In our mission to amplify the voices of real people living with real skin conditions, we've asked blogger Amara Howe to share her experience of coping with the infernal itch of chronic eczema! Here are her top tips.
I get a lot of questions about my eczema, but the one I hear the most is “how do I stop the itch?!”
Unfortunately, I’m not here to tell you how to stop it, because truth be told, I have no idea how to stop the itch. If I did, I very much doubt I’d be writing this blog for you guys today, but for the meantime I’ve got some helpful tips on how to calm the itch. These will hopefully provide you with relief for a short amount of time dependant on your self-control.
And self-control is most certainly the best place to start! While eczema might make you feel like you aren’t in control of your body, believe me, you are!
Let me put it this way - could you imagine the frustration you’d feel with your hands tied behind your back? The urge to scratch overwhelming you, but nothing you can do except just sit there and wait for the itch to subside. Eventually you’d knacker yourself out from overthinking – could you imagine?!
Of course, it’s easier said than done, as most people do have the ability to scratch when they feel the urge, but it just puts into perspective that everything is connected. Your mind and body work with one another. Of course this isn’t always for the best and a lot of the time our instinct takes over... Itchy? Scratch it better.
Next time you feel an itch coming on, try and beat the itch. See how long you can go without needing to scratch. Believe me, I know from personal experience this is difficult, but try going without scratching for as many seconds as you can. And each time hold your breath. 15, 20 seconds? Eventually you will realise how much it is mind over matter.
Take a bath
That first tip was probably the trickiest, so let’s go for one which will always help calm both you and the itch… a bath!
Water can be incredibly drying for your skin so it is essential you use bath oils or oatmeal in your bath. I fill up a sock with oats and squeeze it into the bath, it makes a lovely creamy texture and is calming for the skin. Make sure the water isn’t too hot and fill it up to the top - your neck needs some loving too! Bring a book, put on some meditation music, close your eyes and breath. I find a bath an hour before bed helps me to calm down; after all our histamine levels are higher at night.
Ten hours. No less. An average person without an agonising skin condition might be able to survive on eight, but our bodies need ten. Sleep is incredibly important to healing and we need as much as we can get. Bed is supposed to be a haven but having eczema can really affect this heaven-like experience, so it’s important to make sure you have the best sleep you possibly can.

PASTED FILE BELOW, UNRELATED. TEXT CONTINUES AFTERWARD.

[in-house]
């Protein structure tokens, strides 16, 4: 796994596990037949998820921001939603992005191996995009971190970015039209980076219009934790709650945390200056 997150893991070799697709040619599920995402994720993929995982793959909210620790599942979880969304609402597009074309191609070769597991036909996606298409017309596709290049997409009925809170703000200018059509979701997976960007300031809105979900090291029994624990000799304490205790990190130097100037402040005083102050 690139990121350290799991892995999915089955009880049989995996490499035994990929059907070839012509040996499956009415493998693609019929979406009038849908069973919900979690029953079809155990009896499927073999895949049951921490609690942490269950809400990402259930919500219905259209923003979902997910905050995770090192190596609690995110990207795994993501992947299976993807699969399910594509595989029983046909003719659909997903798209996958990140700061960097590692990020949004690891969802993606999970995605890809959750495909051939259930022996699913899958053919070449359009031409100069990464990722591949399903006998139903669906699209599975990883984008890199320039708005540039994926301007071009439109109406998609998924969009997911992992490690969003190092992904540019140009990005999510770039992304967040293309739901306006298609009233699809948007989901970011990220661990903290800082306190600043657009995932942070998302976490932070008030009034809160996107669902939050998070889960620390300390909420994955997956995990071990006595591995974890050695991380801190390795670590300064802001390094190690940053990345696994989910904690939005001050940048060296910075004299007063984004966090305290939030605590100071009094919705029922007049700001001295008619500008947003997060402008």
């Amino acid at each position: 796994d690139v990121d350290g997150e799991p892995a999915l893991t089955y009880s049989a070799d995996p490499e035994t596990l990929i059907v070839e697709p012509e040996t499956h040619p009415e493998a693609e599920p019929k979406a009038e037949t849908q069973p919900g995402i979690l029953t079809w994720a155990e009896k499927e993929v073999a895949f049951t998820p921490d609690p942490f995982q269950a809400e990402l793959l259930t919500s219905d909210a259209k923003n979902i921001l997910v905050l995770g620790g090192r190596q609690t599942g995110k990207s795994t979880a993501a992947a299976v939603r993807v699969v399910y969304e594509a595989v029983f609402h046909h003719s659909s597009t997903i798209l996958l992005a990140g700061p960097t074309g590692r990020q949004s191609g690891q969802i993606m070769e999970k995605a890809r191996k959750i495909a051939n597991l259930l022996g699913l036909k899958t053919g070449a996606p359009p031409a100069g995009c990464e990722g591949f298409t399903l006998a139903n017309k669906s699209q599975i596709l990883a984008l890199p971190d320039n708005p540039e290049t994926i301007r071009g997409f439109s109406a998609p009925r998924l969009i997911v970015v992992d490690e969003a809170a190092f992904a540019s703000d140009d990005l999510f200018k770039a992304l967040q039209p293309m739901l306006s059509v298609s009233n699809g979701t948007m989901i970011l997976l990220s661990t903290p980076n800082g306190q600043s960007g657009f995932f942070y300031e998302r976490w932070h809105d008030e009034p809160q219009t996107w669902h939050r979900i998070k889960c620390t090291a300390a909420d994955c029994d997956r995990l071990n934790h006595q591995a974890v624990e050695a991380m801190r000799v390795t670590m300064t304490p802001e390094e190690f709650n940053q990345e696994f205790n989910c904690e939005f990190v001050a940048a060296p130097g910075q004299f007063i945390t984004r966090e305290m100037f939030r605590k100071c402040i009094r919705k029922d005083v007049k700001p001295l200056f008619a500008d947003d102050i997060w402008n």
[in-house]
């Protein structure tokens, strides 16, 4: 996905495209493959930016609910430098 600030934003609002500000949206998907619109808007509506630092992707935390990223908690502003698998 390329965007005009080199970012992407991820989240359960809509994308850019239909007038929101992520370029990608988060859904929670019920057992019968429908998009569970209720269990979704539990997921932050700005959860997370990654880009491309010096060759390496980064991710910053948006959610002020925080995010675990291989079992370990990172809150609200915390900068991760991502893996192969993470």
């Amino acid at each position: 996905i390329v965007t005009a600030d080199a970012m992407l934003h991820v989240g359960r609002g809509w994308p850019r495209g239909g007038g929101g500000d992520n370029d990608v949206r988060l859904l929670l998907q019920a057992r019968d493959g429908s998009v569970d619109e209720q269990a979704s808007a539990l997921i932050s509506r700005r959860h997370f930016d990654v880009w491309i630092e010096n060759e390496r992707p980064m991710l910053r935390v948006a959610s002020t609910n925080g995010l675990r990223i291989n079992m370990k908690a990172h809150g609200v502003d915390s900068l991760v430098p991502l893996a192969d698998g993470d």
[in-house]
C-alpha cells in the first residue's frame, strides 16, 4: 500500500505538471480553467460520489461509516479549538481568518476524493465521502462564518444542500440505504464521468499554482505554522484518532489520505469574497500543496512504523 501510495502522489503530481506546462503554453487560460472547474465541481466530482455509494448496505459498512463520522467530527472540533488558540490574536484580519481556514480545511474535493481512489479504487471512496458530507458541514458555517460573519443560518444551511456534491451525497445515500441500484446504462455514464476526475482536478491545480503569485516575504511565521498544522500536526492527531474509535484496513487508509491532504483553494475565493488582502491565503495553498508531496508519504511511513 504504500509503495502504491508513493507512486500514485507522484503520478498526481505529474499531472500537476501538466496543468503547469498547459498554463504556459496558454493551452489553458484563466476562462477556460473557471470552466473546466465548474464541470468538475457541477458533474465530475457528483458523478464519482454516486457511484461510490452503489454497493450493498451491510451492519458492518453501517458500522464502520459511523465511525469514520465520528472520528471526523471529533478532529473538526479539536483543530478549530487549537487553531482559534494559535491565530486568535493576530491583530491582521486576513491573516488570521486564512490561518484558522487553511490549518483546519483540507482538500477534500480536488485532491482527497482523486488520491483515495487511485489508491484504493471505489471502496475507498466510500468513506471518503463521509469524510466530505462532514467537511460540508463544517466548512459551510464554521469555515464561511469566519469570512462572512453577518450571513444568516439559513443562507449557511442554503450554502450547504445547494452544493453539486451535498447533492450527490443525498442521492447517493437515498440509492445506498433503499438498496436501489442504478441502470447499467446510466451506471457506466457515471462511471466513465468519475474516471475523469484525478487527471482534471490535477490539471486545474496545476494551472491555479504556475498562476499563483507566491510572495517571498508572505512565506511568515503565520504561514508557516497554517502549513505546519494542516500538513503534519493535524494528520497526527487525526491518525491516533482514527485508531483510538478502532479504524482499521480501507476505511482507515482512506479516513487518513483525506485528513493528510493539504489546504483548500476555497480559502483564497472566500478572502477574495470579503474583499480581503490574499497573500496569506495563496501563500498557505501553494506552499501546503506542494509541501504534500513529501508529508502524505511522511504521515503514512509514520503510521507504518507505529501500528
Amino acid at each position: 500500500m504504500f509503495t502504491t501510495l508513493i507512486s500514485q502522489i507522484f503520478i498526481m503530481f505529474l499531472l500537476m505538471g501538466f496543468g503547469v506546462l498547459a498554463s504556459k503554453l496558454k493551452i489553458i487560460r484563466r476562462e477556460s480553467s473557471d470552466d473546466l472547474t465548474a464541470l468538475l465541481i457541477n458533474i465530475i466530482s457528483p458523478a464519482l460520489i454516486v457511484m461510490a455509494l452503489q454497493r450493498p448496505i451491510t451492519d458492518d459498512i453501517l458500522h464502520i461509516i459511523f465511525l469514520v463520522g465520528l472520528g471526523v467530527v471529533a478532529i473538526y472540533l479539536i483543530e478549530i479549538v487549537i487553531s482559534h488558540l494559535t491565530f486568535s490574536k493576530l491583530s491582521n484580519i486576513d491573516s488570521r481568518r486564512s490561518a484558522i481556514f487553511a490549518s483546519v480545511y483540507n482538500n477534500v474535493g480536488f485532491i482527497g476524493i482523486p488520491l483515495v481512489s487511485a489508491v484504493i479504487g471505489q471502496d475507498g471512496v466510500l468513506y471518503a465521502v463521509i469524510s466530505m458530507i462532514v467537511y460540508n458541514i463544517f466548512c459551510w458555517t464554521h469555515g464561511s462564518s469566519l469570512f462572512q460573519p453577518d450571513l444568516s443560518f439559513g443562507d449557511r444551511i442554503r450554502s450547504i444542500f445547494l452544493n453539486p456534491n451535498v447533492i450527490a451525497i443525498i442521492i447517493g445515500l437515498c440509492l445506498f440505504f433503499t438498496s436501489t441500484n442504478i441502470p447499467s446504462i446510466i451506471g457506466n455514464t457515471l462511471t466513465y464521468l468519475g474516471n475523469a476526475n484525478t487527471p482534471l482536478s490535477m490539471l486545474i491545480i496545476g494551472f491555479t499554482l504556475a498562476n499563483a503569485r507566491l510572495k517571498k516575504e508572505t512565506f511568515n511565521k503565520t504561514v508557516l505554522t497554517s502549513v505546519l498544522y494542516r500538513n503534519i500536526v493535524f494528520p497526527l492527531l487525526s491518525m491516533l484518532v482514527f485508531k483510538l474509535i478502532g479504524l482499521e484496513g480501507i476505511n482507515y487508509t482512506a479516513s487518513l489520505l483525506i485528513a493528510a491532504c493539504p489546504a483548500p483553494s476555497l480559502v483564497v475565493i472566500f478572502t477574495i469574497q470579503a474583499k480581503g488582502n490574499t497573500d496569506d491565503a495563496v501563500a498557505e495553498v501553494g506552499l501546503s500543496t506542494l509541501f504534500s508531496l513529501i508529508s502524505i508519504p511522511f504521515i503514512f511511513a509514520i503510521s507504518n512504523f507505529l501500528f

Taking antihistamines before bed is a really good idea and can help you to sleep through the night without waking up. Meditation before bed is also a great plan. Your room should be a stress-free zone, so eliminate mobile usage and stick to a good book before bed. Changing your sheets as regularly as possible is important for eczema too – plus who doesn’t love fresh sheets?!
Be kind to yourself
Eczema can be incredibly detrimental to your mental health. As someone with severe eczema, anxiety and depression, I know all too well how eczema can affect me mentally. If I am stressed I am much more likely to have a flare-up, which in return will make me even more stressed – it’s a vicious cycle.
You need to remember you are the most important thing in the world and you need to do what’s best for you.
Feeling guilty because you would rather stay at home in your jammies and bandages than at a club with your friends? Don’t. Need a day off work because your skin is sore? Do it. Don’t ever let the feeling of guilt or being a ‘let down’ get in the way, because at the end of the day you are in control of your life and you need to do what makes you happy. I’ve gotten to the point in my life now where I am going to do what is best for me and if that means staying at home looking after my body then I’m going to do just that.
Recently featured in Cosmopolitan talkng about her life with chronic atopic dermatitis, Amara is a writer and influencer who charts her life with eczema at @amarahowe
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If you require medical advice we recommend you always contact your healthcare professional.
If you or someone you are caring for seems very unwell, is getting worse or you think there's something seriously wrong, call for emergency services straight away. For general medical advice, please contact your healthcare professional, this article does not contain or replace medical advice.
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